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Darwin’s Dangerous Idea: The Disturbing Legacy of America’s Eugenics Crusade

[Event announcement]

One hundred years ago on March 9, Indiana passed the world’s first forced sterilization law. Two years later, Washington State enacted a similar measure. Both laws were part of a crusade to breed better humans known as “eugenics.” Promoted by evolutionary biologists in the name of Darwinian natural selection, eugenics led to the sterilization of tens of thousands of Americans against their will, many of whom would not be considered mentally handicapped today. Why did America’s leading scientists and scientific organizations embrace eugenics for so long? Was eugenics a logical application of Darwin’s theory, or a terrible misuse of it? What are the lessons we can learn from eugenics for today’s controversies over science and public policy? In this free public lecture on Monday, April 16, Dr. John West will explore these questions and more. The lecture will take place at 8:00 pm in Demaray Hall 150 at Seattle Pacific University.

When: Monday, April 16, 2007, 8:00 pm

Where: Seattle Pacific University, Demaray Hall 150

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7 Responses to Darwin’s Dangerous Idea: The Disturbing Legacy of America’s Eugenics Crusade

  1. I hope they’re asking for ID at the door. And I don’t mean ID as in Intelligent Design I mean it as in IDentification. Specifically they should be over 18 years of age because knowing about the science of eugenics evidently isn’t something that’s appropriate for 16 year old high school sophomores. You can hand out free condoms to high school sophomores and you let them consent to abortion without parental notice, they are over the age of consent for sexual intercourse in many states, and you can even teach kindergarteners about families with same gender homosexual parents, but God forbid you tell a 10th grader that Darwin was a racist and his theory inspired the science of eugenics.

  2. “Was eugenics a logical application of Darwin’s theory, or a terrible misuse of it”

    I’m not sure it allows such a simple explanation. I don’t think it is either/or as you suggest.

    I would contend that you are going too far to say “it is a logical application of …” but at the same time it is being to lenient on the idea to describe it as a misuse.

    It seems a pretty natural application of the idea to “take evolution into our own hands”. You actually see this idea explictly in a movie like the 6th day with one of the characters saying exactly this.

    But I don’t think it rises to the level of the “logical implication of” the concept.

    It would be just as reasonable to conclude that we should not mess with the natural process but be at its whims. Although that is unlikely for typically arrogant human beings.

    It would be fairer I think to say that the theory is entirely compatible with eugenics and provides no reason within itself to declare eugenics a bad idea and it certianly would provide a suitable rationale for engaging in it.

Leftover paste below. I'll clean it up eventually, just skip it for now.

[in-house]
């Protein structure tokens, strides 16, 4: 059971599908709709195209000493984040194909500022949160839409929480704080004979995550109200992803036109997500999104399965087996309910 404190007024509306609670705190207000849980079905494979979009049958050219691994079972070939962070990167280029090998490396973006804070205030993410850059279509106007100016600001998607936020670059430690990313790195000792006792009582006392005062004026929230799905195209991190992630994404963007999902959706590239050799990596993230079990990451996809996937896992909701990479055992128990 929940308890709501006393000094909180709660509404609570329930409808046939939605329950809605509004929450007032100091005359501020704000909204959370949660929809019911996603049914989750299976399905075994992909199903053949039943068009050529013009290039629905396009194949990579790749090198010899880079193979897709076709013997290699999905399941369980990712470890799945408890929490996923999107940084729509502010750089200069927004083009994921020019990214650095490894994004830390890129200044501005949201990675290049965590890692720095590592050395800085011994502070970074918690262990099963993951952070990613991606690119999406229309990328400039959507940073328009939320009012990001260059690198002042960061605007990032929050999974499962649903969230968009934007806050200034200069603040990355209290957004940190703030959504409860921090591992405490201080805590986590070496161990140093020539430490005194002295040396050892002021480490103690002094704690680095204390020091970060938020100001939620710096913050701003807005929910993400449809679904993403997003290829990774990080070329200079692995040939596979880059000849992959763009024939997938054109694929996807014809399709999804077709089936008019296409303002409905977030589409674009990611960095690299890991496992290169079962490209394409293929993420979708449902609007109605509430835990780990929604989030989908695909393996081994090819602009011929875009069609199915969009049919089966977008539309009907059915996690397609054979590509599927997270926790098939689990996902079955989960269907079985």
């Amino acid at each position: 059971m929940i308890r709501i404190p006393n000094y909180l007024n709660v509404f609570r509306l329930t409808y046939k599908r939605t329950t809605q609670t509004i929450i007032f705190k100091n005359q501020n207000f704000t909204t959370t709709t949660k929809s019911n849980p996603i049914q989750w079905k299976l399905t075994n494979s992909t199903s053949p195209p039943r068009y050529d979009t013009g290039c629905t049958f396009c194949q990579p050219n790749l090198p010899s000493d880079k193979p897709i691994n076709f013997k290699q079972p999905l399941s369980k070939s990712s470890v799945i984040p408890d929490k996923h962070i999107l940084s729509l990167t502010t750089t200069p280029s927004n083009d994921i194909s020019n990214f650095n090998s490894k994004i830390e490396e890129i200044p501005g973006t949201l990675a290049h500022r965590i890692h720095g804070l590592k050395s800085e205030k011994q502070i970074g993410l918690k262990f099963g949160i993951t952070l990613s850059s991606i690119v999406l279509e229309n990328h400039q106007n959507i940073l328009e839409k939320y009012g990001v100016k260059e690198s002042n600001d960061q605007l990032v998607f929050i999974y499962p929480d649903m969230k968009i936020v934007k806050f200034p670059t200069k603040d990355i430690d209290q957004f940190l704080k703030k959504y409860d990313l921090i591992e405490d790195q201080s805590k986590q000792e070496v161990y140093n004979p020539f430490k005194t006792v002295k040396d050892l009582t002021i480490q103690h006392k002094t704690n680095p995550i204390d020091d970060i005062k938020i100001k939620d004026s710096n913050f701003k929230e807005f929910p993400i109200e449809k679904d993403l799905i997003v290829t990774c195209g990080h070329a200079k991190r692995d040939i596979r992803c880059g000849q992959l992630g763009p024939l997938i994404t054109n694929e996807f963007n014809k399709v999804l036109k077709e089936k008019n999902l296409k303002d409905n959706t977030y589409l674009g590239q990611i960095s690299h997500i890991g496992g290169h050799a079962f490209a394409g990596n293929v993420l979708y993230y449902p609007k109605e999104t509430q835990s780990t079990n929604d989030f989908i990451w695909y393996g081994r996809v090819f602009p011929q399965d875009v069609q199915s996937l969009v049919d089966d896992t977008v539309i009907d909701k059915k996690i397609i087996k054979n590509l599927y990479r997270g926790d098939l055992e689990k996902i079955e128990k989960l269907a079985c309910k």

Just my 2c

  3. Jason:

    “It would be just as reasonable to conclude that we should not mess with the natural process but be at its whims.”

    But we are part of nature, hence if Darwinism is true, whatever we do to our fellow beings is part of the natural, evolutionary process.

    Quite frightening!

  4. For one thing ET says absolutely nothing about human cultural practices. Evolution was assumed to be a natural process. When you introduce intelligent decision making you have left the realm of natural processes and now have intelligent agents artificially manipulating nature. As intelligent agents we have far greater power to determine our fate then evolutionary processes which operate on timescales that dwarf the whole history of human civilization.

    As intelligent agents it is up to us to decide how to best use our abilities. To say that nature operates in a certain way so we should obviously emulate nature is a bit silly. Human society depends on all sorts of things that are uniquely human and cannot be found in nature. Justice for instance is a human construct. It has no parallel in nature. Using natural processes as a guide to action in human culture necessarily negates many elements of humanity without which human society cannot function.

    Anyone wishing to justify human cultural practices with the notion of how natural processes work is making a non sequitur. The fact that such a notion can be received popularly is a reflection of prevailing attitudes of the time. It was a deeply racist time. Ironically it is ET that shows of that we are all of the same stock and that there are virtually no differences among the races that are based in nature. The ideological and philosophical undercurrents that supported the eugenics movement go far beyond ET although ET was a critical factor. It was however the incorrect application of ET to human culture.

  5. Philosopher David Stove talked of eugenics and such as the result of the Hard Men–the ones who believed in Darwinism but hated the strange results: altruism, mercy, taking care of the infirm, etc. The Hard Men take steps to weed them out. Not all Darwinists are Hard Men.

  6. In case you don’t believe Darwinists who support eugenics and the “master race” idea are still out there, check this out …

    http://www.nationalvanguard.org/story.php?id=2550

  7. “But we are part of nature, hence if Darwinism is true, whatever we do to our fellow beings is part of the natural, evolutionary process.”

    I don’t disagree with you. I’m just noting that it isn’t the only possible way to look at it and that people would object to characterising it that way.

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